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Thursday, Mar 24, 2011, 5:59 pm

Questions and Costs of Operation Odyssey Dawn

By David Szydloski

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By David Szydloski

It has been a little more than week since the United Nations Security Counsel passed Resolution 1973—which authorized member states to “take all necessary means to protect civilians and civilian populated areas under threat of attack” in Libya—and less than a week since the US launched Operation Odyssey Dawn as part of a larger NATO operation to implement a no-fly zone and weapons embargo to stop pro-Ghaddafi forces.

Reading through the many articles, posts, and opinions about US intervention in Libya in the past week, three questions kept coming back to me that were either missing from the conversation or a little difficult to answer.

1. What is the Legal Framework for US intervention in Libya?

The War Powers Resolution of 1973 (in no way connected with the current UN Security Counsel Resolution 1973) allows the president to commit armed forces to military action for 60 days (and another 30 days to withdraw those forces) and requires the president to notify Congress within 48 hours of this decision, which President Obama did in his March 21 letter. In the letter, the president indicated that he acted “pursuant to my constitutional authority to conduct U.S. foreign relations and as Commander in Chief and Chief Executive.” He also invoked Resolution 1973 and the actions of NATO member states to provide added legitimacy for his decision.

The timing of Obama’s actions has raised some concern. Even though the UN, the US and NATO have been discussing a no-fly zone since at least early March, Obama’s decision to act was made on March 19th, one day after Congress began its week-long recess—removing the possibility of any legislation for or against his decision.

There is already a lot of talk about what will happen when Congress is back in session on Monday. Some in Congress have voiced their support for legislation that would retroactively provide legislative authorization for Odyssey Dawn. Others, like Senators Congressmen Dennis Kucinich and Ron Paul, are already claiming that Obama's actions constitute an "impeachable offense"--though this already might have changed.

2. How much is Odyssey Dawn costing the US?

In our current climate of "tough but necessary" fiscal austerity, you'd think the first question publicly discussed would concern the cost of possible intervention.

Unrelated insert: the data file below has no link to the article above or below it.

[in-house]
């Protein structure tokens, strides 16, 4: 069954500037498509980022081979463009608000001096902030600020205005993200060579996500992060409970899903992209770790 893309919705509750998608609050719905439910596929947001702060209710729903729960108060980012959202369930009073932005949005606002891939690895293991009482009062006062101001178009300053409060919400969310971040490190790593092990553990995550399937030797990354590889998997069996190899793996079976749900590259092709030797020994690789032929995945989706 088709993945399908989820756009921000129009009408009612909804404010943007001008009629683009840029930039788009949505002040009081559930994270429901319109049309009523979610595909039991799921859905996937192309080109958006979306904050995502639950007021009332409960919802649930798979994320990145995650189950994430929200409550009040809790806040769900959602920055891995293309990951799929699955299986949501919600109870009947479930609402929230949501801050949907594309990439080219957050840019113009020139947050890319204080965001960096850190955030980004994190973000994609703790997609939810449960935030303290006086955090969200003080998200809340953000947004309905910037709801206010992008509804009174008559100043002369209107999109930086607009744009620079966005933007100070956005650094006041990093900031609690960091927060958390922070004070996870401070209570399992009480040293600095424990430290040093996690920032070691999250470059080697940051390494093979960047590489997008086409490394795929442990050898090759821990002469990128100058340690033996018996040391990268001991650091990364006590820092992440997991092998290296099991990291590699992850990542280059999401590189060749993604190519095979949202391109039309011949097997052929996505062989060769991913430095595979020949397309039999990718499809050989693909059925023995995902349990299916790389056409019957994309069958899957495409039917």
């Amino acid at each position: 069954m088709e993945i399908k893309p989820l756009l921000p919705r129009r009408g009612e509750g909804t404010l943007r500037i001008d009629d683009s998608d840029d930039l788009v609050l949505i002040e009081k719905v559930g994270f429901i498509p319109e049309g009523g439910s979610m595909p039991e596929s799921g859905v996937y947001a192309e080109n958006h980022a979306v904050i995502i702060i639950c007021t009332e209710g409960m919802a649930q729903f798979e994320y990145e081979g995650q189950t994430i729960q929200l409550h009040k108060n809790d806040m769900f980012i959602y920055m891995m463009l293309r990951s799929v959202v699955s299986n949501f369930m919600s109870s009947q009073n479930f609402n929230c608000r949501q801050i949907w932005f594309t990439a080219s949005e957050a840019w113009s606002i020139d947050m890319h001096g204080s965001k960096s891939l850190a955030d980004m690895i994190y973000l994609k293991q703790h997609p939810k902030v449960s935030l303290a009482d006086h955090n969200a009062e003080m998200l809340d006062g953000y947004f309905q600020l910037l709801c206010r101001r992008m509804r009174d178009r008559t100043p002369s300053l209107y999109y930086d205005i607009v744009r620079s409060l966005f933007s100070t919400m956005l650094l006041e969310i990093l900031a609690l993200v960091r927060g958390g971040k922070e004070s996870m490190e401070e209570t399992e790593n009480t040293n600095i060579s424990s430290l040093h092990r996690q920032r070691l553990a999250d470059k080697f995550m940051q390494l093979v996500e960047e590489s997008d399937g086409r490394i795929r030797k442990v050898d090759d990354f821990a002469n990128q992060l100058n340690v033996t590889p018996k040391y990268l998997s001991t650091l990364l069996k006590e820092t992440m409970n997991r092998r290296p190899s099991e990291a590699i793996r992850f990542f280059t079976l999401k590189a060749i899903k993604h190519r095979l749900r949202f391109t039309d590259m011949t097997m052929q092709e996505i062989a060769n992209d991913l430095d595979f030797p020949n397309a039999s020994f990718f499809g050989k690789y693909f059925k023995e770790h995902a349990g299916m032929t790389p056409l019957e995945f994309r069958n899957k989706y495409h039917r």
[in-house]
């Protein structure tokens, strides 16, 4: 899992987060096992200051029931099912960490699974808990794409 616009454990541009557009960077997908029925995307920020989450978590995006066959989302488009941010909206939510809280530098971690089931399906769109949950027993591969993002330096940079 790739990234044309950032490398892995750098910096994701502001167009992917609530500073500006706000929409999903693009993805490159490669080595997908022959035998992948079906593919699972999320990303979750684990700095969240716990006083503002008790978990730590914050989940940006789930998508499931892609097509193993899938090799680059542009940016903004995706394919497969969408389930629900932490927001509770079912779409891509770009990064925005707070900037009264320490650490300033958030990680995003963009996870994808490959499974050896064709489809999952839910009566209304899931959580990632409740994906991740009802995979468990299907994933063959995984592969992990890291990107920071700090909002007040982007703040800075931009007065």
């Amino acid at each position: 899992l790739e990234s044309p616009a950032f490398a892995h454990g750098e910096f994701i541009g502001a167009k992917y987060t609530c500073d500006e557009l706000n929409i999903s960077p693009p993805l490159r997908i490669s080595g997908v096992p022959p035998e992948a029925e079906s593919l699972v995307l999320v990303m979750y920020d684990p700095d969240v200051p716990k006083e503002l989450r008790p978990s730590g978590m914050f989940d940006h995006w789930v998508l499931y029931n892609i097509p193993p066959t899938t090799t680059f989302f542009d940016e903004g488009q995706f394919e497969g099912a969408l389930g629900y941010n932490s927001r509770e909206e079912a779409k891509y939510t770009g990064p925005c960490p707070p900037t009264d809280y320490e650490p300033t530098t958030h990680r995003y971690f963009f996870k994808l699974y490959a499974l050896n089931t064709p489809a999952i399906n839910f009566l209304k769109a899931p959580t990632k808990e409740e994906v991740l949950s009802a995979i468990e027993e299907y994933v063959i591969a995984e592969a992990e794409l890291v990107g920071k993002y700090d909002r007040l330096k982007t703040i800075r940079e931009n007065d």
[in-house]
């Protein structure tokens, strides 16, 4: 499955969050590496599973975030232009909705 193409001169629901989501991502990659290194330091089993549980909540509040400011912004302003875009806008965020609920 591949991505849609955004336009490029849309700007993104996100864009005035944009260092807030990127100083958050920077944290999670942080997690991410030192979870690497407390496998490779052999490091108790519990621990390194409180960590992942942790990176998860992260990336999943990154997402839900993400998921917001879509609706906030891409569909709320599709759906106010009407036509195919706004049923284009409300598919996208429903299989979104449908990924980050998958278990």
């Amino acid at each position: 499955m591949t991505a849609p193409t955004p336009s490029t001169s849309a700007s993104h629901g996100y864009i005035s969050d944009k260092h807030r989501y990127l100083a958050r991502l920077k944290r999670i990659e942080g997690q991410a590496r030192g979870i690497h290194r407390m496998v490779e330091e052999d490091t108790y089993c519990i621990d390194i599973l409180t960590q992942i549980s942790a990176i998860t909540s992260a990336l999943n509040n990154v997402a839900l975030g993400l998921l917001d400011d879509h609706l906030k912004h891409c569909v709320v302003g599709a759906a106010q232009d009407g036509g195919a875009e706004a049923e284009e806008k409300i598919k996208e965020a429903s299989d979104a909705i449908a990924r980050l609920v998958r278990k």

Estimates on the total cost of Odyssey Dawn vary—and military budgeting is notoriously complicated. Here's a breakdown of some of the costs from Stars and Stripes:

The Department of Defense has yet to release an overall estimate, but Tomahawk cruise missiles, which were fired in a massive fusillade to begin the attack and have been sent after targets scores of times since, cost between $700,000 and $1 million each, depending on their capabilities. As of Tuesday, 161 had been fired, said Adm. Samuel J. Locklear III, commander of Naval Forces Europe and Naval Forces Africa.
A Marine V-22 Osprey flew from the USS Kearsarge to rescue one of the pilots from an Air Force F-15E Strike Eagle that crashed Tuesday due to mechanical errors. Both pilots survived, but the jet was reduced to little more than a pile of tangled metal, picked through by dozens of Libyans in a small village east of Benghazi. Valued by the Air Force at $31.1 million in 1998 dollars, the F-15 would be worth more than $40 million in today’s figures.

Long-term costs are the topic of a recent (and oft quoted) paper from the Center of Strategic and Budgetary Assessments. The paper describes three possible types of no-fly zones and their associated costs. A no-fly zone over all of Libya could cost between $100 to $300 million a week, a no-fly zone only north of the 29 parallel—between $30 to $100 million, and a "Standoff" no-fly zone—which would only cover hot spots near the coast—$15 to $25 million a week. However, some sources are already saying that the US is currently paying $100 million per day.

Right now, the operation has been run using the Pentagon's existing funds, but additional funds from Congress could be needed in the near future.

3. How Much, if any, Arms or Training Did Ghaddafi Get From His Enemies?
In 2003, Ghaddafi announced that he would give up his weapons of mass destruction. For many commentators it was a sure sign that the “Shock and Awe” of Operation Iraqi Freedom was working to deter other leaders hostile to the U.S. or its allies from developing nuclear, chemical or biological weapons. The US and EU lifted its arms embargoes soon after.
It's a (sadly) predictable irony that now many of the countries bombing and blockading Libya, had—even very recently—sold Ghaddafi weapons and trained his soldiers. England, France, Belgium, Italy and the US are all guilty of this. Ghaddafi particularly got chummy with Silvio Berlusconi, whom the Libyan leader promised to help stop immigration from Africa (through Libya) to Italy because, without Libya’s help, Europe would turn “black”.

Correction (March 26, 2011)

The previous draft of this post incorrectly said that Ron Paul and Dennis Kucinich were Senators when they are in fact members of the House of Representatives.
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